Canton Tea, of London, also took a three-star award with its Bai Lin Gong Fu black tea. Canton's travelling tea buyer Edgar Thoemmes, believes that the awards offer a fine opportunity for the hospitality trade.
He says: "I expect that only a few per cent of the public would recognise the Great Taste Awards - but the words ‘award winner' get attention on a menu even if the public don't know what the award is.
"Restaurants and hotels do not do anything with tea, except for the standard menu - and a generic tea gives them no story to sell. These teas have stories. Our three-star Chinese is not brittle, like so many teas, but soft and wispy. It's a breakfast tea or end-of-meal tea, because it has a sweet caramel feel which complements desserts. It's slightly similar to Darjeeling, but don't put milk in it."
Pu-erh is the tea from Yunnan which came to attention when girl pop stars praised its healthy qualities. It is not cheap - some of it sells by vintage, like wine - and Canton took a gold star for its Vietnamese one. "It is probably not, according to the letter of the law, a pu-erh," says Thoemmes, "because it's made right on the border of Vietnam and Yunnan. However, it is a very light one - people often don't like a pu-erh the first time, just like they don't often like their first olive or their first whisky, but this is ‘approachable'." Use it, he suggests, as an "afternoon special".
"I fundamentally agree that hotels and restaurants can do more with the Great Taste Award winners," says Alan Pirret, sales director of Daily Grind, whose Novus brand took stars for an English Breakfast and an Egyptian Mint. "We work with boutique hotels who simply show the logo and use the words ‘award-winning tea'. It conveys quality without having to say so."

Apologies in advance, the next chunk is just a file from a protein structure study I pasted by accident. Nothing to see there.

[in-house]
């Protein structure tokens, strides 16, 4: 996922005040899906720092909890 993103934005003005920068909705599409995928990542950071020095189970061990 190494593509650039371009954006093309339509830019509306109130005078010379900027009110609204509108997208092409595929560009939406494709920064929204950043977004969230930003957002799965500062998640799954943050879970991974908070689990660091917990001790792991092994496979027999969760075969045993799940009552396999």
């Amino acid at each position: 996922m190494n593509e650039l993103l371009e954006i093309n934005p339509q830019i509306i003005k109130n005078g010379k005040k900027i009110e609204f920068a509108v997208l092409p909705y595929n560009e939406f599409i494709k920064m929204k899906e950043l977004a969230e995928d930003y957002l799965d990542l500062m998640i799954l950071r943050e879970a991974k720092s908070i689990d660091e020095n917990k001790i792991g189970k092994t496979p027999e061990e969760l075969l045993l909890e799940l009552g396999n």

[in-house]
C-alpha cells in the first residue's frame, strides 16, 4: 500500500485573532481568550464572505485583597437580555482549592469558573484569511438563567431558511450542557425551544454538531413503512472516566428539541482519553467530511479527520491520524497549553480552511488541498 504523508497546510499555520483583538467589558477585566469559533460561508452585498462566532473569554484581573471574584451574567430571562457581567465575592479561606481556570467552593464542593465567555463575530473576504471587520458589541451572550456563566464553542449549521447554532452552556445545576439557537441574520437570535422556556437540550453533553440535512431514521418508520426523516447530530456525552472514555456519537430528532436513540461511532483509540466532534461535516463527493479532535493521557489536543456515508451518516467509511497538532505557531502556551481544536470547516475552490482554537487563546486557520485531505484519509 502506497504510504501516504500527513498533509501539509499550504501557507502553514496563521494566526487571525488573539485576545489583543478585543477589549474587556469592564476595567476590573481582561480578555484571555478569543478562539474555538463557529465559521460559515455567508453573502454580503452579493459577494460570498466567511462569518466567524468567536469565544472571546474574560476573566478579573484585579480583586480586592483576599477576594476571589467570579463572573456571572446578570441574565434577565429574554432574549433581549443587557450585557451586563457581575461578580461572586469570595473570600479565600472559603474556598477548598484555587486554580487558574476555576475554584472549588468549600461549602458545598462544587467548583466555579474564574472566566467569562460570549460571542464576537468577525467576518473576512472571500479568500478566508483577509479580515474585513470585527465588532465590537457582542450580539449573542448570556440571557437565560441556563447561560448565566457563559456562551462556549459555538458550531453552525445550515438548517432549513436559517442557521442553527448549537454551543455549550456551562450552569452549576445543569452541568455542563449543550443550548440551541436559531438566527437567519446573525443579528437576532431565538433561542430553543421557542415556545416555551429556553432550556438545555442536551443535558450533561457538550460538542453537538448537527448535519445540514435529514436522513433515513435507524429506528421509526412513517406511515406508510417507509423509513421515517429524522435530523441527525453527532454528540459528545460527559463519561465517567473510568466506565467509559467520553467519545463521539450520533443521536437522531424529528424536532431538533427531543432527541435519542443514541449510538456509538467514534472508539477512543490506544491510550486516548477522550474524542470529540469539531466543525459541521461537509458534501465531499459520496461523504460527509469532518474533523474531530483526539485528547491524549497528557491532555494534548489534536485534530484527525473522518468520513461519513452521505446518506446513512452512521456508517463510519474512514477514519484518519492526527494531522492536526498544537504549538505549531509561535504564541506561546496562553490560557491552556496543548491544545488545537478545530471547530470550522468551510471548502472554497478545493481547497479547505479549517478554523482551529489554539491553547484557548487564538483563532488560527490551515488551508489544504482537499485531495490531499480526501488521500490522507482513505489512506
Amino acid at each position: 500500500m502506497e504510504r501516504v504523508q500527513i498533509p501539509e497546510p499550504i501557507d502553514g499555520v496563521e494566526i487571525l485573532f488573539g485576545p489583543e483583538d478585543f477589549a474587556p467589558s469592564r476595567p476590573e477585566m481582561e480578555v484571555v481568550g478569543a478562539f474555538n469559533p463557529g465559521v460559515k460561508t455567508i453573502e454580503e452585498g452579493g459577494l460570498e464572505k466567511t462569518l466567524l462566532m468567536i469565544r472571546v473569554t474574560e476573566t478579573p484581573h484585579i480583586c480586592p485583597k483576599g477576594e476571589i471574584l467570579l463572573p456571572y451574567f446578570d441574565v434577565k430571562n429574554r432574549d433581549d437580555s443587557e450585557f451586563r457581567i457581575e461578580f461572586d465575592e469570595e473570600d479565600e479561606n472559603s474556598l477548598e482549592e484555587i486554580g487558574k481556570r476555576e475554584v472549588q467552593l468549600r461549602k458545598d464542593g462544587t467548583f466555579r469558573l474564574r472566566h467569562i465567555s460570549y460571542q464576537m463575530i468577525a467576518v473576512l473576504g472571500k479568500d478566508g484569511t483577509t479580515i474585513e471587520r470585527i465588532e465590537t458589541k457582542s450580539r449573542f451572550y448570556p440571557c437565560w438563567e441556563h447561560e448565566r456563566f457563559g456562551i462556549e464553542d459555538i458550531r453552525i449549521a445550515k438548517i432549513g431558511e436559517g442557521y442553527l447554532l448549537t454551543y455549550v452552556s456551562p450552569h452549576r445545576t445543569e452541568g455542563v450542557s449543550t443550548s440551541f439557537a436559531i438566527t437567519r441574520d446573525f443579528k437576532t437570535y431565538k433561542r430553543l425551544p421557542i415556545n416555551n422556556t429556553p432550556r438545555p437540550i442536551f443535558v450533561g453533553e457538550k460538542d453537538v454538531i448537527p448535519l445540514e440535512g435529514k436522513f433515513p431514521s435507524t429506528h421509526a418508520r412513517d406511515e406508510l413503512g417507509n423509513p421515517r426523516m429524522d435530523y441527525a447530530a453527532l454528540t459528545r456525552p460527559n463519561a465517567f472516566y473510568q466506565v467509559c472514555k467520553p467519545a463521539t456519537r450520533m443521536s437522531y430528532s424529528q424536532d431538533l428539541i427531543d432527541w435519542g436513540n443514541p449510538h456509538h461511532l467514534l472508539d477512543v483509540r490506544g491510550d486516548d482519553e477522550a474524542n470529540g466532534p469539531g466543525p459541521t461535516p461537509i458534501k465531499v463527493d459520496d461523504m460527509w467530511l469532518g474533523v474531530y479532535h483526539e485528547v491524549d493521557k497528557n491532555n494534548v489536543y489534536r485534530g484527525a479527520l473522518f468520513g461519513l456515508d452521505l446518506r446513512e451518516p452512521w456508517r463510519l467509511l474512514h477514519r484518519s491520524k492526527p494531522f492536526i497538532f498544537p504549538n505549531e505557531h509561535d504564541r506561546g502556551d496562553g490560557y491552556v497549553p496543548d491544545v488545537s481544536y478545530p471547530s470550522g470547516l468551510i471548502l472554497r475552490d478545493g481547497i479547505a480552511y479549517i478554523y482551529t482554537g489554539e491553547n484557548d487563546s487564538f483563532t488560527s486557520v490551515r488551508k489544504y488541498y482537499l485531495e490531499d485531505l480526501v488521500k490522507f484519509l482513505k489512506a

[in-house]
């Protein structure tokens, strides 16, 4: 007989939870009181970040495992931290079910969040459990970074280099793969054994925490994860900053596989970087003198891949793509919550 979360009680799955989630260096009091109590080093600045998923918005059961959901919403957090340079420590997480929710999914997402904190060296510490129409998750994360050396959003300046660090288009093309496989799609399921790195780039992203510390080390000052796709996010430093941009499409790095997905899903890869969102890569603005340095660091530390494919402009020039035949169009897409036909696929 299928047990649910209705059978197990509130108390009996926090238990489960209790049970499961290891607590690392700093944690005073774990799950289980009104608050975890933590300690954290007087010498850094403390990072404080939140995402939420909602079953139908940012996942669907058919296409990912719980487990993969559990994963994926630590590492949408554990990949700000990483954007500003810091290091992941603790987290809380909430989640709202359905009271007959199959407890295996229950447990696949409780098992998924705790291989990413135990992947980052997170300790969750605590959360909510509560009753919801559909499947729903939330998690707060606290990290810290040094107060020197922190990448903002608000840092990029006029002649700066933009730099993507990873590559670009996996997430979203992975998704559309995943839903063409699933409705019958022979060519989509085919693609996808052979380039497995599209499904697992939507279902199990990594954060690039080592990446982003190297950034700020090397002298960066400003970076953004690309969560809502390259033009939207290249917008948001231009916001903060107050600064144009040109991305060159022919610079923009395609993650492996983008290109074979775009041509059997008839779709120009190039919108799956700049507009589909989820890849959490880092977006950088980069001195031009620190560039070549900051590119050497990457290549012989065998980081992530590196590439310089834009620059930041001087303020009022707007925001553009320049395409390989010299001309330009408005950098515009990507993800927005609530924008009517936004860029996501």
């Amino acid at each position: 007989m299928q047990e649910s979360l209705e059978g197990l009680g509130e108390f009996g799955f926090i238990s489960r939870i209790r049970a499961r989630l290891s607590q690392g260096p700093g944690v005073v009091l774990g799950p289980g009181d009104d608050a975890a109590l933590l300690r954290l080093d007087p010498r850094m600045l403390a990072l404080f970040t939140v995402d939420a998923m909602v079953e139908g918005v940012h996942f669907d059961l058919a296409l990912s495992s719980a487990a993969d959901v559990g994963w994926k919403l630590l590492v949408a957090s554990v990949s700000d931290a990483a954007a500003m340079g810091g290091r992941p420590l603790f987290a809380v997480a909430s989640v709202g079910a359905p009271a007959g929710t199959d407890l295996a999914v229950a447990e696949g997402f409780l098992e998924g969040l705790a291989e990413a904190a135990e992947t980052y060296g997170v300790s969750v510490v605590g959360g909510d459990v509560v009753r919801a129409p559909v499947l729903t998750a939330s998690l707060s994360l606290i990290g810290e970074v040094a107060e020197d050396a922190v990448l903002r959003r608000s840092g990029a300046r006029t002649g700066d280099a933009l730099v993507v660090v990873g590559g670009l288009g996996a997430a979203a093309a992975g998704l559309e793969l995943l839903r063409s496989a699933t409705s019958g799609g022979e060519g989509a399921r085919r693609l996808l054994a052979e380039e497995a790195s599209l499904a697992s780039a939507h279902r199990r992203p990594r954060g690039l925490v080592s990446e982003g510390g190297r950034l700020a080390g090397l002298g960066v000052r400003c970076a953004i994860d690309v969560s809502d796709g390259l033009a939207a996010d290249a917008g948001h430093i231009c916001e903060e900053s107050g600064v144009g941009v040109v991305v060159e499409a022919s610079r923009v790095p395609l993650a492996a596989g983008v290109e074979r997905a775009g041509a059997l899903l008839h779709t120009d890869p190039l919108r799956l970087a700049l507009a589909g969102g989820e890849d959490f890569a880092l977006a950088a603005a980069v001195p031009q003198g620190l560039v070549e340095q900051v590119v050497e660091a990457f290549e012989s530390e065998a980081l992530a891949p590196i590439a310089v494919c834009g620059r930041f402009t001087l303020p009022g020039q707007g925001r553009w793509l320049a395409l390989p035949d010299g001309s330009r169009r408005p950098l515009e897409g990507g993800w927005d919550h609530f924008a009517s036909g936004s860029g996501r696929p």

There are several variations on English Breakfast, and the Novus one is imaginative while remaining true to the traditional Assam-Ceylon base. "A good Ceylon does not colour well with milk so we used three very good different Assams - one for colour, one for body, one for taste. This gave it a very clean taste which has punch, but it doesn't whack the palate with tannins."
Newby Teas, which took a dozen awards including a three-star for its jasmine, took a similar line with its winning, unusually-named, Indian Breakfast. "We believe caterers must always have one very good black tea," says marketing director Ed Berry. "It's the same principle as a wine menu - you can have all the fancy ones you want, but you must have a very good house white.
"The Indian Breakfast was developed by us, to be lighter than English Breakfast, which is a big tea with a big hit. Ours is Darjeeling and Assam without the Kenyan, and because it's lighter, it may not be for the heavier English fry-up - more a tea for the croissant and bagel than the black pudding."
And above all, adds Berry, the hospitality trade will do well to consider what the items in the Great Taste lists can really do. "What often upsets me is the standard of tea in even some five-star hotels, where they have discovered that afternoon tea is the great secret of profitably filling dead time in the afternoon.
"We went to one big name charging over £20 and were staggered at how bad the tea was, and yet, it can't be about money. Who's going to quibble about whether it's 2p, 5p or 10p at cost, if you're selling at such high prices? Some of these people take vast care over everything else they buy for the kitchen, then for the tea, it's down to the cash-and-carry."
[Daily Grind ](http://www.novustea.co.uk)01621 776179
[London Tea Company ](http://www.londontea.co.uk)
020 3159 5480
[Mighty Leaf Tea](http://www.mightyleafteas.co.uk)
[We Are Tea020 7248 6606
The Caterer and Hotelkeeper Excellence in Food and Drink Awards also have a growing hot beverage section, and this year's winners will be revealed at an awards luncheon on 26 November at London's Dorchester hotel. Mighty Leaf Tea has triumphed in this category for three consecutive years with its Chamomile Citrus, Green Tea Tropical and Organic African Nectar pouches, and its Marrakesh Mint Tea pouch has been shortlisted for the 2010 award.